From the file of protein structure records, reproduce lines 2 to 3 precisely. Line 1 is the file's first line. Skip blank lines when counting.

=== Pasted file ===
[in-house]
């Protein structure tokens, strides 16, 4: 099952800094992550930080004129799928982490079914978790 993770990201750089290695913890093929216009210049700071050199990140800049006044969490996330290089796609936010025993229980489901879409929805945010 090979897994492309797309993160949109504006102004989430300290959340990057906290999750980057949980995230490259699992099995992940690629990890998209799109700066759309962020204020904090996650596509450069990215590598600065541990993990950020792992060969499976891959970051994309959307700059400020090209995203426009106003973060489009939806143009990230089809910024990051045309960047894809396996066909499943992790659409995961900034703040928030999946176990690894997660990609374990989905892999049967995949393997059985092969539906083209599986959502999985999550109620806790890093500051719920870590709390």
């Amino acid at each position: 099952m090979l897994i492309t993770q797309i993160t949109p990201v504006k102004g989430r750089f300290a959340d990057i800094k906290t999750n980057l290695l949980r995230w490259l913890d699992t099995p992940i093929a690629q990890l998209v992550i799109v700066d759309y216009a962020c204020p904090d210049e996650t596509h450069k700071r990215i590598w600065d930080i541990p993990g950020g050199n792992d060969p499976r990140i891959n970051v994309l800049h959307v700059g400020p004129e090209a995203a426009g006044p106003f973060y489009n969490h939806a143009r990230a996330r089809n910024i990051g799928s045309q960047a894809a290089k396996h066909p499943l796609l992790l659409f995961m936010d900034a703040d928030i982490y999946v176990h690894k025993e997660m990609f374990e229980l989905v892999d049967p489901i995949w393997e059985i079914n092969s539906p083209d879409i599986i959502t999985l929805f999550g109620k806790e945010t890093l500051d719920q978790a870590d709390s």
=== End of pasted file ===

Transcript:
């Protein structure tokens, strides 16, 4: 099952800094992550930080004129799928982490079914978790 993770990201750089290695913890093929216009210049700071050199990140800049006044969490996330290089796609936010025993229980489901879409929805945010 090979897994492309797309993160949109504006102004989430300290959340990057906290999750980057949980995230490259699992099995992940690629990890998209799109700066759309962020204020904090996650596509450069990215590598600065541990993990950020792992060969499976891959970051994309959307700059400020090209995203426009106003973060489009939806143009990230089809910024990051045309960047894809396996066909499943992790659409995961900034703040928030999946176990690894997660990609374990989905892999049967995949393997059985092969539906083209599986959502999985999550109620806790890093500051719920870590709390």
């Amino acid at each position: 099952m090979l897994i492309t993770q797309i993160t949109p990201v504006k102004g989430r750089f300290a959340d990057i800094k906290t999750n980057l290695l949980r995230w490259l913890d699992t099995p992940i093929a690629q990890l998209v992550i799109v700066d759309y216009a962020c204020p904090d210049e996650t596509h450069k700071r990215i590598w600065d930080i541990p993990g950020g050199n792992d060969p499976r990140i891959n970051v994309l800049h959307v700059g400020p004129e090209a995203a426009g006044p106003f973060y489009n969490h939806a143009r990230a996330r089809n910024i990051g799928s045309q960047a894809a290089k396996h066909p499943l796609l992790l659409f995961m936010d900034a703040d928030i982490y999946v176990h690894k025993e997660m990609f374990e229980l989905v892999d049967p489901i995949w393997e059985i079914n092969s539906p083209d879409i599986i959502t999985l929805f999550g109620k806790e945010t890093l500051d719920q978790a870590d709390s």